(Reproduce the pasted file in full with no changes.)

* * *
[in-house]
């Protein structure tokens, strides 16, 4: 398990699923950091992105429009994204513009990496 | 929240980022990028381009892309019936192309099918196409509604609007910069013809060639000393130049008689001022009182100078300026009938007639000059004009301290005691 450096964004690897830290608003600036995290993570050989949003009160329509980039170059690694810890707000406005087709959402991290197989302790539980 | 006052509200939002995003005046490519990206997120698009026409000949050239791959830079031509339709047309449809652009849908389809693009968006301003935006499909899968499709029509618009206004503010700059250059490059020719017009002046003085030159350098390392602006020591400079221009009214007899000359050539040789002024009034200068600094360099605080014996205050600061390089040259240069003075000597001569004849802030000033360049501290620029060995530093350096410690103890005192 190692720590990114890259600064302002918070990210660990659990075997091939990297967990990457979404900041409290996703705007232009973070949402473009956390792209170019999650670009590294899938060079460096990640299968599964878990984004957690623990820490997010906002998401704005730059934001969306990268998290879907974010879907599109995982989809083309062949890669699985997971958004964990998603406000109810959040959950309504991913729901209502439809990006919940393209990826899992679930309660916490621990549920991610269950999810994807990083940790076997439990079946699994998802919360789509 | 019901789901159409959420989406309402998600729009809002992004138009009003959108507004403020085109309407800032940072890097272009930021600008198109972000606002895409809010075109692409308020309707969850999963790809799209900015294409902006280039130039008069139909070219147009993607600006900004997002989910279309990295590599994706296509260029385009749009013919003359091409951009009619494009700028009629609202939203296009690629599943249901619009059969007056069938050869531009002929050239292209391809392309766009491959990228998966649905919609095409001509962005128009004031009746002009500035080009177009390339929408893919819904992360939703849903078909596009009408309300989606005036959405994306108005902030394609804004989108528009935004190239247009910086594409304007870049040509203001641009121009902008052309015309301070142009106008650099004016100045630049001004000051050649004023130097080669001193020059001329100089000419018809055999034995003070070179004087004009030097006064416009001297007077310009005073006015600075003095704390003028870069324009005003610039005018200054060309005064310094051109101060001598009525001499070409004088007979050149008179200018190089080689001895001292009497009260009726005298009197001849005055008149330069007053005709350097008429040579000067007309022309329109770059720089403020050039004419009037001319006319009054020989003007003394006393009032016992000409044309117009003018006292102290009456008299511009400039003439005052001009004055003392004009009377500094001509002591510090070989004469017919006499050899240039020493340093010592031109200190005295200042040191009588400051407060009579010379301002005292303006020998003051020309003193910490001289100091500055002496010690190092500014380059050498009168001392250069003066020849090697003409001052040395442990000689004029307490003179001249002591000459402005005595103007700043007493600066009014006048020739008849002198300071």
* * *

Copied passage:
[in-house]
């Protein structure tokens, strides 16, 4: 398990699923950091992105429009994204513009990496 | 929240980022990028381009892309019936192309099918196409509604609007910069013809060639000393130049008689001022009182100078300026009938007639000059004009301290005691 450096964004690897830290608003600036995290993570050989949003009160329509980039170059690694810890707000406005087709959402991290197989302790539980 | 006052509200939002995003005046490519990206997120698009026409000949050239791959830079031509339709047309449809652009849908389809693009968006301003935006499909899968499709029509618009206004503010700059250059490059020719017009002046003085030159350098390392602006020591400079221009009214007899000359050539040789002024009034200068600094360099605080014996205050600061390089040259240069003075000597001569004849802030000033360049501290620029060995530093350096410690103890005192 190692720590990114890259600064302002918070990210660990659990075997091939990297967990990457979404900041409290996703705007232009973070949402473009956390792209170019999650670009590294899938060079460096990640299968599964878990984004957690623990820490997010906002998401704005730059934001969306990268998290879907974010879907599109995982989809083309062949890669699985997971958004964990998603406000109810959040959950309504991913729901209502439809990006919940393209990826899992679930309660916490621990549920991610269950999810994807990083940790076997439990079946699994998802919360789509 | 019901789901159409959420989406309402998600729009809002992004138009009003959108507004403020085109309407800032940072890097272009930021600008198109972000606002895409809010075109692409308020309707969850999963790809799209900015294409902006280039130039008069139909070219147009993607600006900004997002989910279309990295590599994706296509260029385009749009013919003359091409951009009619494009700028009629609202939203296009690629599943249901619009059969007056069938050869531009002929050239292209391809392309766009491959990228998966649905919609095409001509962005128009004031009746002009500035080009177009390339929408893919819904992360939703849903078909596009009408309300989606005036959405994306108005902030394609804004989108528009935004190239247009910086594409304007870049040509203001641009121009902008052309015309301070142009106008650099004016100045630049001004000051050649004023130097080669001193020059001329100089000419018809055999034995003070070179004087004009030097006064416009001297007077310009005073006015600075003095704390003028870069324009005003610039005018200054060309005064310094051109101060001598009525001499070409004088007979050149008179200018190089080689001895001292009497009260009726005298009197001849005055008149330069007053005709350097008429040579000067007309022309329109770059720089403020050039004419009037001319006319009054020989003007003394006393009032016992000409044309117009003018006292102290009456008299511009400039003439005052001009004055003392004009009377500094001509002591510090070989004469017919006499050899240039020493340093010592031109200190005295200042040191009588400051407060009579010379301002005292303006020998003051020309003193910490001289100091500055002496010690190092500014380059050498009168001392250069003066020849090697003409001052040395442990000689004029307490003179001249002591000459402005005595103007700043007493600066009014006048020739008849002198300071």